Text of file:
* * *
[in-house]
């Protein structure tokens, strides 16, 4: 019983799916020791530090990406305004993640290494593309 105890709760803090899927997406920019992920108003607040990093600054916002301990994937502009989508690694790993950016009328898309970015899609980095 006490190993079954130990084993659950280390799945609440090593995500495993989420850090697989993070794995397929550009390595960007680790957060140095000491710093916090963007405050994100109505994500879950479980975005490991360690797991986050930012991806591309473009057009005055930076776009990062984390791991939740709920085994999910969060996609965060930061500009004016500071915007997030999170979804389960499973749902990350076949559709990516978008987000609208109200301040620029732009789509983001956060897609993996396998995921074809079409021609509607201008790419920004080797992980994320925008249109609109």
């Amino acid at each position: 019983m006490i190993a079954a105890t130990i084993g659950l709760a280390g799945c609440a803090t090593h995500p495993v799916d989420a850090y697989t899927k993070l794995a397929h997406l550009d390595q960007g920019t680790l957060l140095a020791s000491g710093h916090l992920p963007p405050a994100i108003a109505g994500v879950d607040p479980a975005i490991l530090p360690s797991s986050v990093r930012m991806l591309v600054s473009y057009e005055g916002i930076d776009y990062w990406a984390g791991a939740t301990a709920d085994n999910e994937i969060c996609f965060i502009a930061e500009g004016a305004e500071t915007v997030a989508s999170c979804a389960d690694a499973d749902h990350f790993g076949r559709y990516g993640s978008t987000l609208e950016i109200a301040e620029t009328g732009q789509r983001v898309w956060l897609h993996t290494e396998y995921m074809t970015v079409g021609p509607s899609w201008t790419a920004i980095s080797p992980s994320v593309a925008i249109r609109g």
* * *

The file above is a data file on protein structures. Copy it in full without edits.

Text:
[in-house]
């Protein structure tokens, strides 16, 4: 019983799916020791530090990406305004993640290494593309 105890709760803090899927997406920019992920108003607040990093600054916002301990994937502009989508690694790993950016009328898309970015899609980095 006490190993079954130990084993659950280390799945609440090593995500495993989420850090697989993070794995397929550009390595960007680790957060140095000491710093916090963007405050994100109505994500879950479980975005490991360690797991986050930012991806591309473009057009005055930076776009990062984390791991939740709920085994999910969060996609965060930061500009004016500071915007997030999170979804389960499973749902990350076949559709990516978008987000609208109200301040620029732009789509983001956060897609993996396998995921074809079409021609509607201008790419920004080797992980994320925008249109609109």
């Amino acid at each position: 019983m006490i190993a079954a105890t130990i084993g659950l709760a280390g799945c609440a803090t090593h995500p495993v799916d989420a850090y697989t899927k993070l794995a397929h997406l550009d390595q960007g920019t680790l957060l140095a020791s000491g710093h916090l992920p963007p405050a994100i108003a109505g994500v879950d607040p479980a975005i490991l530090p360690s797991s986050v990093r930012m991806l591309v600054s473009y057009e005055g916002i930076d776009y990062w990406a984390g791991a939740t301990a709920d085994n999910e994937i969060c996609f965060i502009a930061e500009g004016a305004e500071t915007v997030a989508s999170c979804a389960d690694a499973d749902h990350f790993g076949r559709y990516g993640s978008t987000l609208e950016i109200a301040e620029t009328g732009q789509r983001v898309w956060l897609h993996t290494e396998y995921m074809t970015v079409g021609p509607s899609w201008t790419a920004i980095s080797p992980s994320v593309a925008i249109r609109g």